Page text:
Gershman’s article stimulated a firestorm. Fox News’ David Miller brought the issue to a national television audience. At Brooklyn, the local branch of CUNY’s indefatigable faculty union, the PSC, scheduled a special “academic freedom” meeting—operating under the premise that “academic freedom” gives professors authority to punish students for challenging their in-class viewpoints on controversial contemporary issues. PSC president Barbara Bowen demanded that CUNY chancellor Matthew Goldstein issue a public statement condemning the Gershman article—assuming that “academic freedom” is irreconcilable with freedom of the press. Goldstein, of course, demurred, and it quickly emerged that no other Ed program at CUNY was following Brooklyn’s peculiar conception of “social justice” education.
Gershman’s story helped trigger a more national examination of the issue, bringing to light cases even more grotesque than Brooklyn’s. Washington State’s Education program developed its own “dispositions” form, which it applied in Owellian fashion to a conservative student named Ed Swan. Education professors contended that anyone who opposed affirmative action lacked a “disposition” to promote “social justice,” and therefore shouldn’t be a public school teacher—even though Washington voters, in 2000, had approved a referendum outlawing the use of race-based policies in education. In effect, Washington State sought to exclude a majority of the state’s voters from becoming schoolteachers, solely on the grounds of their political beliefs.
Swan went to FIRE, which, as only FIRE can do, initiated a highly effective public relations campaign on his behalf. On campus, two professors from political science took up the cause, correctly noting the irrelevance between a student’s political views and his or her ability to teach. Under mounting local pressure, Washington State backed down.
By this point, NCATE was on the defensive for trying to hide an enormous change in teacher education policy through a little-noticed modification in its 2002 “dispositions” guidelines. NCATE president Arthur Wise tried to blame the individual programs, commenting that Brooklyn’s behavior was “aberrant”; Brooklyn, in turn, claimed that it had no choice but to screen students ideologically in order to maintain accreditation. The system was perfect: both NCATE and the individual school could (unconstitutionally, in the case of public colleges and universities) purge students of unacceptable political beliefs, but retain plausible deniability for being responsible for the action.
This bureaucratic sleigh-of-hand failed to survive the next press inquiry into dispositions, a major article by Robin Wilson of the Chronicle of Higher Education. Wilson detailed some of the outlandish “social justice” rhetoric through which NCATE was now requiring Education programs to screen prospective public school teachers. As a result of the article, NCATE ordered education schools to assess students’ dispositions based solely on"observable behavior in the classroom,” and added that it did"not expect or require institutions to attend to any particular political or social ideologies.”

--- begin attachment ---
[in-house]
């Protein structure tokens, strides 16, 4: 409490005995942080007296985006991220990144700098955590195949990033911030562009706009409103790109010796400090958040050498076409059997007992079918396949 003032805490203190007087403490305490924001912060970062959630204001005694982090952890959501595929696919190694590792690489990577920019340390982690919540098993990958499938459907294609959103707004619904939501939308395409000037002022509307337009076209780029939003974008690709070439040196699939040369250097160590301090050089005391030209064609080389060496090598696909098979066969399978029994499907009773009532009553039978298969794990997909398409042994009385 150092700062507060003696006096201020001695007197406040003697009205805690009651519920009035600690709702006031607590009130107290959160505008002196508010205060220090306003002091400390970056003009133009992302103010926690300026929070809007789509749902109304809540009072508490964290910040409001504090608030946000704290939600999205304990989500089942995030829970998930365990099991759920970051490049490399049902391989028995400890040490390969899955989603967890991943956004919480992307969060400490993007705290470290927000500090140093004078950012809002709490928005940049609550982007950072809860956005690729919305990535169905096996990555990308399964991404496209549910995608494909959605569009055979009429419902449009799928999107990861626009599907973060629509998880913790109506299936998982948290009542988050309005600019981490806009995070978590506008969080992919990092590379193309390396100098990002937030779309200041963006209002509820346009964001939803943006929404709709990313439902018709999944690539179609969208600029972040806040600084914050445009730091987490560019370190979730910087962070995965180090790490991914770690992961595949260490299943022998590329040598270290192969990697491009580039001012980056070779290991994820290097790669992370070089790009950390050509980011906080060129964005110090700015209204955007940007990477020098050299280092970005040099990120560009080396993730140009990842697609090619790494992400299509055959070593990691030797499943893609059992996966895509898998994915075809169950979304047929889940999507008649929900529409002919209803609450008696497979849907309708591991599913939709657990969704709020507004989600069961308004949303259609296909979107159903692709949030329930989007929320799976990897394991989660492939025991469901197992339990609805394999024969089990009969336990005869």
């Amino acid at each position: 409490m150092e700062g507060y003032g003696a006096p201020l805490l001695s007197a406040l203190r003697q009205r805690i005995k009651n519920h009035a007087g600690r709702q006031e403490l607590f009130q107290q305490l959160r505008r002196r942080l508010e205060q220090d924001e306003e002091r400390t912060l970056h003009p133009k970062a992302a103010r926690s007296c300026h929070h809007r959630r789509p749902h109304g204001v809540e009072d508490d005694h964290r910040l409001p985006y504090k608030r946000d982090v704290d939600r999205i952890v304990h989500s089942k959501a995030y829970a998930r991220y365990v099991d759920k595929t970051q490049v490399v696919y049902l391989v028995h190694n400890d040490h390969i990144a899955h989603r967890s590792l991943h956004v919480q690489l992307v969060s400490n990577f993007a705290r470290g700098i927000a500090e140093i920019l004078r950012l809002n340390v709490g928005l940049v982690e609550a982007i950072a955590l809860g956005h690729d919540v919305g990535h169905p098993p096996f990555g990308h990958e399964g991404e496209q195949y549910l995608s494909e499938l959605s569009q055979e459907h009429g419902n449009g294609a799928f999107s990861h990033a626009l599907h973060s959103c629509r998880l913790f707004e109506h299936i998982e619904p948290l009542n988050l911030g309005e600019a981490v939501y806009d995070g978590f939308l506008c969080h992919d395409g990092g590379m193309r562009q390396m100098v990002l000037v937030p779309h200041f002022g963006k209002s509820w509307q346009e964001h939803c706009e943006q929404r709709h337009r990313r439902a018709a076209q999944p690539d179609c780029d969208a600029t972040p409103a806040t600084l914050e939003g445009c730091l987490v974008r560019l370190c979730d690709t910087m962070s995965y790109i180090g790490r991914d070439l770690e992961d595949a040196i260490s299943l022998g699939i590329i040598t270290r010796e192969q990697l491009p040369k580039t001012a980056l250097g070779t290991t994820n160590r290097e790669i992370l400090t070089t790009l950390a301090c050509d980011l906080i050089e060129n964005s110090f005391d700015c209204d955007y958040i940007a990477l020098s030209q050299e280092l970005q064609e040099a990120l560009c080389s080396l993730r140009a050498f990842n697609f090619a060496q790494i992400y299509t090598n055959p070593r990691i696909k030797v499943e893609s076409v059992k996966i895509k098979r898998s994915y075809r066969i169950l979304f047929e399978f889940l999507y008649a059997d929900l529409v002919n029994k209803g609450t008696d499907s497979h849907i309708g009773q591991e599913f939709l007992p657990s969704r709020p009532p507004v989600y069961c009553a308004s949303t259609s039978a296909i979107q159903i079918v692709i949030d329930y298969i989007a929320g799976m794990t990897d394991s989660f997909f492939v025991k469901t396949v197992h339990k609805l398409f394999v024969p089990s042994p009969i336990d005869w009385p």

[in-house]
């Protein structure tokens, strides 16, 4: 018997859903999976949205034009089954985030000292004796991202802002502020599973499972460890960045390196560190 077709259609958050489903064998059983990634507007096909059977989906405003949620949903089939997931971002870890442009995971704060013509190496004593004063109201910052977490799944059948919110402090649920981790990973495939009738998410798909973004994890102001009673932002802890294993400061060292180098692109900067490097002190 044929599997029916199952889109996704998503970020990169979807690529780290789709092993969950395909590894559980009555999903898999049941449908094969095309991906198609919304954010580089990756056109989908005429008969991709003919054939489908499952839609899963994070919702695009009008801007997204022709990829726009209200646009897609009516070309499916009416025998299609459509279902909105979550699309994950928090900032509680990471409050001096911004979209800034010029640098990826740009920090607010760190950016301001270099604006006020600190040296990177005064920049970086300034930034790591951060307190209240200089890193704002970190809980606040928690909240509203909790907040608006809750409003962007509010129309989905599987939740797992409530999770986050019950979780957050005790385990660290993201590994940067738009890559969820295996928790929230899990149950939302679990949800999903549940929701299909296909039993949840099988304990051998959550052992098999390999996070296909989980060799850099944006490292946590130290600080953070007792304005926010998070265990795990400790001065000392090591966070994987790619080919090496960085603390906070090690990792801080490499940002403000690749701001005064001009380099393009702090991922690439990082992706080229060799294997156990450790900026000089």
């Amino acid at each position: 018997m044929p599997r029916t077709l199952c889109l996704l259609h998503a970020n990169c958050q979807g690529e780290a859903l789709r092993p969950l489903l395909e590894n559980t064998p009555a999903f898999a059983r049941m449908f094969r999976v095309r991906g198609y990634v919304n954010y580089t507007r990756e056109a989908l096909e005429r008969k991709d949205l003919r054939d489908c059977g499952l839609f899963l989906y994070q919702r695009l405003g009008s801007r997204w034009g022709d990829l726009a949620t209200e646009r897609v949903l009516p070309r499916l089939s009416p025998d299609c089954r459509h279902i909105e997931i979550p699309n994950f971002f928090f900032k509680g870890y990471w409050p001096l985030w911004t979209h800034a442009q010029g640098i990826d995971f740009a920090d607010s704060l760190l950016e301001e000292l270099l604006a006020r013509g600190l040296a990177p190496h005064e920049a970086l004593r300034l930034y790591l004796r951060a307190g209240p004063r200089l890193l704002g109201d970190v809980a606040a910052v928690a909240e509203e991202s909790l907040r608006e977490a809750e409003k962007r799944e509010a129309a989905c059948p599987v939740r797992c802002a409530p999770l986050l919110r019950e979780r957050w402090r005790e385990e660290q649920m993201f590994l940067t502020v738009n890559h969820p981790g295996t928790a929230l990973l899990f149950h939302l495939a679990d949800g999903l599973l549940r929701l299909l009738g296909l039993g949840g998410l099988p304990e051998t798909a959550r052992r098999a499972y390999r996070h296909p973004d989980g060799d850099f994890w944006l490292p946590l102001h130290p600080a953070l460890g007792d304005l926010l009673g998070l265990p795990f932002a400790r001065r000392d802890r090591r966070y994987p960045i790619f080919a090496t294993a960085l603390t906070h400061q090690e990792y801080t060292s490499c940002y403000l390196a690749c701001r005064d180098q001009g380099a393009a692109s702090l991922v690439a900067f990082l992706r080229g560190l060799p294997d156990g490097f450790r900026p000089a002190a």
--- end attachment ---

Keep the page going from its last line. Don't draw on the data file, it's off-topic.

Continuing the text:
This statement appeared to end the matter, but then Wise started to backtrack, suggesting that “social justice” still represented a litmus test for teachers. So FIRE, ACTA, and NAS mobilized. Each developed impressive statements urging the Department of Education to strip NCATE of its powers. And NCATE, realizing that its attempt to use dispositions theory to create an ideologically homogenous generation of public school teachers could badly backfire, retreated.
The entire affair demonstrates two important points. First, there’s nothing necessarily harmful in outside commentary on academic affairs—even if, as is often the case, that outside interest also has political or ideological motivations. The Gershman article was a great piece of journalism. Absent the outside pressure from FIRE, NASA, or ACTA, there’s absolutely no reason to believe that Education departments would have modified their dispositions policies. If outside criticism is flawed, or makes unsustainable arguments, of course it should be condemned—just as if criticism from inside the academy suffers from the same shortcomings. But the press or activists have a right to comment about higher education, and in today’s ideologically one-sided academy, often can provide a necessary balance.
Second, individual students can make a difference. Lots of advocacy groups, professors, and individual activists contributed to NCATE’s retreat. But, in the end, this victory belongs to Evan Goldwyn, Christina Harned, Scott Madden, and Simon Tong. Their willingness to make their opinions known, and their courage in sticking to their guns despite highly inappropriate actions by the college administration, set the stage for the issue going national. In this respect, the actions of four students at Brooklyn College will improve the experiences of thousands of Education students nationally in the years to come.